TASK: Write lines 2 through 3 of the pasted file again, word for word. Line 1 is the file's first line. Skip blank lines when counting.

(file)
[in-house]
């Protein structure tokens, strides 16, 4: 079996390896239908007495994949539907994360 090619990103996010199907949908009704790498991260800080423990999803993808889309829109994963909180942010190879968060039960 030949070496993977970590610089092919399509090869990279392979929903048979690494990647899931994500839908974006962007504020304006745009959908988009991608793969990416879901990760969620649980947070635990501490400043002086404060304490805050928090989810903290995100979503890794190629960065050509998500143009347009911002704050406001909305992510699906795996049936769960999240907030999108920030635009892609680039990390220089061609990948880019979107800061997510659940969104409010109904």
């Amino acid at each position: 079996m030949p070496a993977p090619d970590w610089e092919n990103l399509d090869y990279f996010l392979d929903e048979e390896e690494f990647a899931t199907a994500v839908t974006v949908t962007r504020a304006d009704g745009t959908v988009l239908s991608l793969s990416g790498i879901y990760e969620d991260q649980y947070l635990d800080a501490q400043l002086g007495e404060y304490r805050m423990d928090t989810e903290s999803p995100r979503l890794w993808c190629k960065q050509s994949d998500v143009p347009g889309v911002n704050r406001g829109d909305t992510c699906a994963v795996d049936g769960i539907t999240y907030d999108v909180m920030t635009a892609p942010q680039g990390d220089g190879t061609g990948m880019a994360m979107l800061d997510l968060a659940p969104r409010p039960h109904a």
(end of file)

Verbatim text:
């Protein structure tokens, strides 16, 4: 079996390896239908007495994949539907994360 090619990103996010199907949908009704790498991260800080423990999803993808889309829109994963909180942010190879968060039960 030949070496993977970590610089092919399509090869990279392979929903048979690494990647899931994500839908974006962007504020304006745009959908988009991608793969990416879901990760969620649980947070635990501490400043002086404060304490805050928090989810903290995100979503890794190629960065050509998500143009347009911002704050406001909305992510699906795996049936769960999240907030999108920030635009892609680039990390220089061609990948880019979107800061997510659940969104409010109904």
């Amino acid at each position: 079996m030949p070496a993977p090619d970590w610089e092919n990103l399509d090869y990279f996010l392979d929903e048979e390896e690494f990647a899931t199907a994500v839908t974006v949908t962007r504020a304006d009704g745009t959908v988009l239908s991608l793969s990416g790498i879901y990760e969620d991260q649980y947070l635990d800080a501490q400043l002086g007495e404060y304490r805050m423990d928090t989810e903290s999803p995100r979503l890794w993808c190629k960065q050509s994949d998500v143009p347009g889309v911002n704050r406001g829109d909305t992510c699906a994963v795996d049936g769960i539907t999240y907030d999108v909180m920030t635009a892609p942010q680039g990390d220089g190879t061609g990948m880019a994360m979107l800061d997510l968060a659940p969104r409010p039960h109904a």